Dublinia Viking Museum

Dublinia Viking Museum – Medieval History of Dublin

The Dublinia Viking Museum focuses on Dublin's rich Viking and Medieval past. It is located in the Christ Church area which formed the centre of the Viking settlement in Dublin. The focus of this museum is very much on having an interactive and immersive experience. See how the Vikings lived, worked and entertained themselves. You can visit a smokey Viking house, try on clothes of the time and learn the mysteries and myths surrounding this ancient race. This museum aims to stimulate your senses, allowing to feel everything about...
little-museum

Little Museum of Dublin: A Gem You Will Love

This space is a relatively new addition to the streets of Dublin, but its a museum which gets to the core and the heart of 'Dublin'. Many people in Dublin refer it to as the 'Peoples' museum. It's full of trinkets and treasures donated by ordinary Dublin people making it a fascinating mix of culture and heritage. The museum mainly focuses on life in the 20th century, with a collection of over 5,000 items. There are different spaces in the museum with a focus on specific themes, for example...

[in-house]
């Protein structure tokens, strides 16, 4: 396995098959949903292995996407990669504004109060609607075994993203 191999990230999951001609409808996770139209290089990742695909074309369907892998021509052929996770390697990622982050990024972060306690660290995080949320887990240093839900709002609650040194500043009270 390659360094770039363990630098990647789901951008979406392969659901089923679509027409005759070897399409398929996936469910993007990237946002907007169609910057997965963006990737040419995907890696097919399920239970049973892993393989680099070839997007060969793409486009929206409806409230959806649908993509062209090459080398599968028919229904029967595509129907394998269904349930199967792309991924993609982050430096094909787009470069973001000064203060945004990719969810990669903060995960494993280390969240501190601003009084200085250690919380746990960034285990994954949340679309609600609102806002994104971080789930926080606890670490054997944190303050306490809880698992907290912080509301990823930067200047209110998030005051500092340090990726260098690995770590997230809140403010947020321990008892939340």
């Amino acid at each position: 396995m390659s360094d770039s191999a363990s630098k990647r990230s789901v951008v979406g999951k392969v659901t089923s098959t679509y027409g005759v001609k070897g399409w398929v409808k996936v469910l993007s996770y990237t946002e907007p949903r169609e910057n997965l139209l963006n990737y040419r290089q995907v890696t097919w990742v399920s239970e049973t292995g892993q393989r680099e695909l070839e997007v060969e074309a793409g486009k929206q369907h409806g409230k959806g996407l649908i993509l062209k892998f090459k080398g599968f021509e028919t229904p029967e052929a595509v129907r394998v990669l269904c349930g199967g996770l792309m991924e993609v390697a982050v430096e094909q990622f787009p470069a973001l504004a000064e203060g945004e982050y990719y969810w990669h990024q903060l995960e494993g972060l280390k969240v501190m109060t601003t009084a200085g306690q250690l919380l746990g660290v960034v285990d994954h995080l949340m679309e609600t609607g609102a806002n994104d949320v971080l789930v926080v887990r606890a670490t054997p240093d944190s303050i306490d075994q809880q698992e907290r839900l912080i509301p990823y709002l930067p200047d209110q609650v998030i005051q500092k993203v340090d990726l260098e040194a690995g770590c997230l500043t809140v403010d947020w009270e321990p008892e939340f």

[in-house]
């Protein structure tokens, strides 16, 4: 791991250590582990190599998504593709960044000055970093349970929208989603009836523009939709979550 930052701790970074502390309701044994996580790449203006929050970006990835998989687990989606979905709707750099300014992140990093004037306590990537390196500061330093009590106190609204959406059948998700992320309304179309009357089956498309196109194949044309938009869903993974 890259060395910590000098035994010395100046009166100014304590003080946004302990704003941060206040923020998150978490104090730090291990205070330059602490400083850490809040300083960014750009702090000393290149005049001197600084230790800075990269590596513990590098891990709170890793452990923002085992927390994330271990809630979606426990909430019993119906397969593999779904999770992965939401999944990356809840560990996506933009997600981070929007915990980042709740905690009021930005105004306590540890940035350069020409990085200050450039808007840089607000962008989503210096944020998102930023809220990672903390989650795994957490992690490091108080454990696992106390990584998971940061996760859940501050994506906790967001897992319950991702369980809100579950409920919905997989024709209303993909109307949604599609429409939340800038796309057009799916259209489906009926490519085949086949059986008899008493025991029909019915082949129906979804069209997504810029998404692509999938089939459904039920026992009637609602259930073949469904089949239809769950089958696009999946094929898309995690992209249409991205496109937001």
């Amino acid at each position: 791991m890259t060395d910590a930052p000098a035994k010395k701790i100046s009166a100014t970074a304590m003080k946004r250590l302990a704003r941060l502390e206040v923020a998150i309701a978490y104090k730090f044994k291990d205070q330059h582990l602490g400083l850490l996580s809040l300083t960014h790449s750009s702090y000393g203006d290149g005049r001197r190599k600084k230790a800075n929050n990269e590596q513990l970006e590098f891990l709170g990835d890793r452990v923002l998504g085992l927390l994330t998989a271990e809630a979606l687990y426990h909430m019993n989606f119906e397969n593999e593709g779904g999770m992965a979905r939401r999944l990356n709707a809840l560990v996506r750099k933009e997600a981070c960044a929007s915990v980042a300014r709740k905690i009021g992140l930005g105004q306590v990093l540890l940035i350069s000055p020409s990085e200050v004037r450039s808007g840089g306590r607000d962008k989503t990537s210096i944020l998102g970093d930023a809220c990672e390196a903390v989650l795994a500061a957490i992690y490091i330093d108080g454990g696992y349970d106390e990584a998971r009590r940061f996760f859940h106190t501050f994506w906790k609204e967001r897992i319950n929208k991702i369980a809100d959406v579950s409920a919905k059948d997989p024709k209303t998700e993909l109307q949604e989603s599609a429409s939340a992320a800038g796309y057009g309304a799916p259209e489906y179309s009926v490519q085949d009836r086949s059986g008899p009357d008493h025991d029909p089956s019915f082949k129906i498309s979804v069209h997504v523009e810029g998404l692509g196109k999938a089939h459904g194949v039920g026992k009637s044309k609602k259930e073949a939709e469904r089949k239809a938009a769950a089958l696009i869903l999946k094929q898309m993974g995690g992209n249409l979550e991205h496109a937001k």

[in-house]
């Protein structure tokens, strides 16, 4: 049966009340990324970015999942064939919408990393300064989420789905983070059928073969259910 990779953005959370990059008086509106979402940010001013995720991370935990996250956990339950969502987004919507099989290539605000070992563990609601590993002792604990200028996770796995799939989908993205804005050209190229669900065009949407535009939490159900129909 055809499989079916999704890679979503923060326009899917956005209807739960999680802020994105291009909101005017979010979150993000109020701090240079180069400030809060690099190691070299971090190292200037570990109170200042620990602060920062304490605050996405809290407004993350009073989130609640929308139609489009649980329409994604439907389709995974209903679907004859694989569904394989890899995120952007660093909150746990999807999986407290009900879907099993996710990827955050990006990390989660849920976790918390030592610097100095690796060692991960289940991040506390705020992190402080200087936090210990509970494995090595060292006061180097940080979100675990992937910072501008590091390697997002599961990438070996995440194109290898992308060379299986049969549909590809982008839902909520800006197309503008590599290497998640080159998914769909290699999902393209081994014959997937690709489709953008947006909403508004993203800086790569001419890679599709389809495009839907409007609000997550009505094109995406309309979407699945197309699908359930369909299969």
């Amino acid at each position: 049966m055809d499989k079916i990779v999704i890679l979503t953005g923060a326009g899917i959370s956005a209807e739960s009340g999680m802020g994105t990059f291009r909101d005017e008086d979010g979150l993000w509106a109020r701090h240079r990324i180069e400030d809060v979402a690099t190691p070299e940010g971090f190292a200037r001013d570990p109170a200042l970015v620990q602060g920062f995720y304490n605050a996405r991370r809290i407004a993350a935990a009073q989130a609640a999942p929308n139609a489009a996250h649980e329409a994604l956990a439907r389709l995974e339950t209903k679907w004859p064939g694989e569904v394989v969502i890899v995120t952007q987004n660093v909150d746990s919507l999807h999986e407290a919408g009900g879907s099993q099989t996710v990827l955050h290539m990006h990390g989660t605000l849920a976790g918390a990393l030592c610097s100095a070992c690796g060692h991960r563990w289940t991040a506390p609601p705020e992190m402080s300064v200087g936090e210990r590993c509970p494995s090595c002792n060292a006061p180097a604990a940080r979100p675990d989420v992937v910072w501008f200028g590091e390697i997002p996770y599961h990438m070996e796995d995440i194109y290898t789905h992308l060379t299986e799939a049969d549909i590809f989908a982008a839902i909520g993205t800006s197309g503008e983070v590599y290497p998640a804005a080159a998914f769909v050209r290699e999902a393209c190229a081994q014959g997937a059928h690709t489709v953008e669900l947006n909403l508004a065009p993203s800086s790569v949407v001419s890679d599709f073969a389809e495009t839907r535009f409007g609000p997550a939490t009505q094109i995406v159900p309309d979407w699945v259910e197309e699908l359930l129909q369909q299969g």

Covid19

Latest COVID-19 Information

Government Advice Ireland is at level 5 restrictions. All details are available at the official government Covid-19 page. Tourism Industry Partners  Further information for our industry partners can be found on the Fáilte Ireland corporate website which is being updated regularly.   We will be updating this page as and when we receive further information. 

O’Donoghues Pub, a Dublin Institution

O ’Donoghues of Merrion Road is probably the most famous traditional pub in Dublin with a storied and rich history. Steeped in musical tradition, it occupies a special place in Dublin’s pub culture.The bar opened first in 1934 and soon developed a reputation for traditional Irish music, becoming a bee hive for many of the up and coming musicians and bands of the time. Perhaps the band most associated with the pub is the Dubliners. Fronted by the irrepressible Ronnie Drew the band went on to find international success,...

Discover Dublin’s Historic Gaiety Theatre